Great American Texts: Notes of Debates in the Federal Convention of 1787 Sunday, July 22, 2007 to Friday, July 27, 2007 Ashland University, Ashland, Ohio Applications were due by February 15, 2007.

From May 25 to September 17, 1787, delegates from twelve of the thirteen independent United States of America met in the State House in Philadelphia deliberating in secret about “the situation of the United States” and considering what measures might be necessary to “render the Constitution of the federal government adequate to the exigencies of the Union.” The result of their deliberations was the Constitution of the United States that remains the supreme law of the land to this day. James Madison’s “Notes” are by far the best record we have of these deliberations. They are one of the most authoritative records we have of the intentions of the framers of the Constitution when they were drafting that document. In this course we will study these “Notes” as thoroughly as we can, aiming at a fuller understanding of the Constitution and the founding statesmanship that produced it.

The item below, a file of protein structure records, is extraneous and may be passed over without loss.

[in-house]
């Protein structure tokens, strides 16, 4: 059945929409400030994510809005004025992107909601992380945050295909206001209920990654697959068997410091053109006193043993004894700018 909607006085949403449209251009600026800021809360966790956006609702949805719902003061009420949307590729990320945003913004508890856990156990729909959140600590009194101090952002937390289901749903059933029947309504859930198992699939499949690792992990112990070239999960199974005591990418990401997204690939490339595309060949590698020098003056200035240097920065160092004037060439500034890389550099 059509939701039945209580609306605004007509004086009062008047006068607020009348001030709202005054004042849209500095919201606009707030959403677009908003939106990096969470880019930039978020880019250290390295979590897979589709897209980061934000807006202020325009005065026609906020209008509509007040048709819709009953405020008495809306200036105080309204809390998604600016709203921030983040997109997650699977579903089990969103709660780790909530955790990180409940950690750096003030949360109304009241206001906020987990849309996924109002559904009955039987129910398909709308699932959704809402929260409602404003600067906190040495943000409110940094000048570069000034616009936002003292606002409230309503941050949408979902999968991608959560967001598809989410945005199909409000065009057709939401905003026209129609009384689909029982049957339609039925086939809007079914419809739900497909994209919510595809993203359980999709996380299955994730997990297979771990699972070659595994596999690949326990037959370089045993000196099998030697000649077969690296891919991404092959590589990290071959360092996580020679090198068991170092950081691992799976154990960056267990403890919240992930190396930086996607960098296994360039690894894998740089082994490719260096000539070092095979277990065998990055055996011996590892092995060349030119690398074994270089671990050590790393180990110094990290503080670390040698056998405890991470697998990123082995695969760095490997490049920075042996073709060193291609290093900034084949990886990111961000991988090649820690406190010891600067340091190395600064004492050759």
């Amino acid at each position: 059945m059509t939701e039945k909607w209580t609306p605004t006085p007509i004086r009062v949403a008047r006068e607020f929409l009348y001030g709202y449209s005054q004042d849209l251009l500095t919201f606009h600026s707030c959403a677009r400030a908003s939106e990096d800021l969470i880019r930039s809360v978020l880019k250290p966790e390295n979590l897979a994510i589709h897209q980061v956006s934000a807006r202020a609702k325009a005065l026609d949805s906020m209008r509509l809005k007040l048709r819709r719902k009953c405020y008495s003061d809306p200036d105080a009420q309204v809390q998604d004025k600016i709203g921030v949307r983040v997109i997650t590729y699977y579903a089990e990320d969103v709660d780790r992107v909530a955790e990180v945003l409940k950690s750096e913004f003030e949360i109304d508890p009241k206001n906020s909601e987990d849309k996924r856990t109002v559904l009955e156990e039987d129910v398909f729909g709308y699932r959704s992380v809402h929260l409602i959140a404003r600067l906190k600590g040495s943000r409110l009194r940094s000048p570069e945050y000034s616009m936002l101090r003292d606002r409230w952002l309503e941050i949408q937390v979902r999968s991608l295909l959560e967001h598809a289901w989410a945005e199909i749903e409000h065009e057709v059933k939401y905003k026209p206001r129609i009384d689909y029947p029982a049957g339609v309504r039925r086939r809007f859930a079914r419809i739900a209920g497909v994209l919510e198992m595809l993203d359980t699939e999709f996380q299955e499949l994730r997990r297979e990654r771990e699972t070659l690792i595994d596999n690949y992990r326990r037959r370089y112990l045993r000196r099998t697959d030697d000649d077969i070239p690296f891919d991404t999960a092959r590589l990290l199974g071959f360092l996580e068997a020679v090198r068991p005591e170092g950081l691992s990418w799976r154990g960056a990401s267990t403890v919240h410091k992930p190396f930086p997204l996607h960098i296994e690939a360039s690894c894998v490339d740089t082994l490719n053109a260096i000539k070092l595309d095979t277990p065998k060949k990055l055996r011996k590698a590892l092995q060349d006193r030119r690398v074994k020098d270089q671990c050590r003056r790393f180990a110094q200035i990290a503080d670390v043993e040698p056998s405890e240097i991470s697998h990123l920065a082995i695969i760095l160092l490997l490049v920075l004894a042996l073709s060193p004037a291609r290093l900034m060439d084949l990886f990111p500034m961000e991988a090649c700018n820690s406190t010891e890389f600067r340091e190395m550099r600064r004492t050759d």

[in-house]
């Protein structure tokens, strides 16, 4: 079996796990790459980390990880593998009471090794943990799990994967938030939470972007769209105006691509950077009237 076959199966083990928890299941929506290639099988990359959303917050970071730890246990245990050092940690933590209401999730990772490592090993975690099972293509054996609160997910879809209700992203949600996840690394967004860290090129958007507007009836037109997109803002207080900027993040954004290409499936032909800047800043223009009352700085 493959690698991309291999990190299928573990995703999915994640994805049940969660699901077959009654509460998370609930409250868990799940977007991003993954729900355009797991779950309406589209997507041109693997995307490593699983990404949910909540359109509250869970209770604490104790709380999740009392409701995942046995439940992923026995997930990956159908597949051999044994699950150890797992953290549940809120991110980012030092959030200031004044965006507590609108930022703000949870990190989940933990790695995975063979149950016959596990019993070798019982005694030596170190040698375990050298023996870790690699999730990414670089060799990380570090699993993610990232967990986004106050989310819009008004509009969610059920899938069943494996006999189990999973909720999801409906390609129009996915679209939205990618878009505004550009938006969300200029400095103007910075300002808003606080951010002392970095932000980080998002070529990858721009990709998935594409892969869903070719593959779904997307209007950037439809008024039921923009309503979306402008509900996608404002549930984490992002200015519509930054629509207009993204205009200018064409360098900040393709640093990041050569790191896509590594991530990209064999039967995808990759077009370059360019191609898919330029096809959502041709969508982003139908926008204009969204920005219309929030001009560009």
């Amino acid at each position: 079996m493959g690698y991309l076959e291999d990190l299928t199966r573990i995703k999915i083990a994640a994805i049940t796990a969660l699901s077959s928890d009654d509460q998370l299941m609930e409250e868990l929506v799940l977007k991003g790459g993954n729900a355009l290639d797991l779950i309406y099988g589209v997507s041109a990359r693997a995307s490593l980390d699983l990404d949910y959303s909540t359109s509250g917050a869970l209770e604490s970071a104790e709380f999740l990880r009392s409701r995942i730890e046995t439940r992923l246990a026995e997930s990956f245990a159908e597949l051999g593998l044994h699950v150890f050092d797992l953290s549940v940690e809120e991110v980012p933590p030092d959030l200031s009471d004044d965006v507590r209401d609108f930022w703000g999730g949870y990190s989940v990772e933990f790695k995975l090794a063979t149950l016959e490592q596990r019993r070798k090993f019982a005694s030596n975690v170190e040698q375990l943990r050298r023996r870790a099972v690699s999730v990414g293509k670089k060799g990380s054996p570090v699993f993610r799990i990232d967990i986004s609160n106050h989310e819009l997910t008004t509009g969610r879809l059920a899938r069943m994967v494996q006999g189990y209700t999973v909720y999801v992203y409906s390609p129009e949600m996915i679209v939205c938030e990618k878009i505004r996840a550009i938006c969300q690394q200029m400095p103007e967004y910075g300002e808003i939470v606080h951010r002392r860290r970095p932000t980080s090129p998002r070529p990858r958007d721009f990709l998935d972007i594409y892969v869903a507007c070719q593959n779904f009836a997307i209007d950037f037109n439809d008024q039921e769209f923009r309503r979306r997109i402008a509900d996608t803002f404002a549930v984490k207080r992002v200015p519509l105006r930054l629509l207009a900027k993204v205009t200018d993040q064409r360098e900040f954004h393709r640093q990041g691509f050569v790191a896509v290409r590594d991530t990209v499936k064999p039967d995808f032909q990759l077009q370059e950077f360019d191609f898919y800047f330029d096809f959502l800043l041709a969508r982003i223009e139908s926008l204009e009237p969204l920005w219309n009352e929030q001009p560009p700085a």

Instructor: Christopher Flannery is Professor of History and Political Science at Azusa Pacific University. He has written and taught for many years about the American Founding and American Founders.

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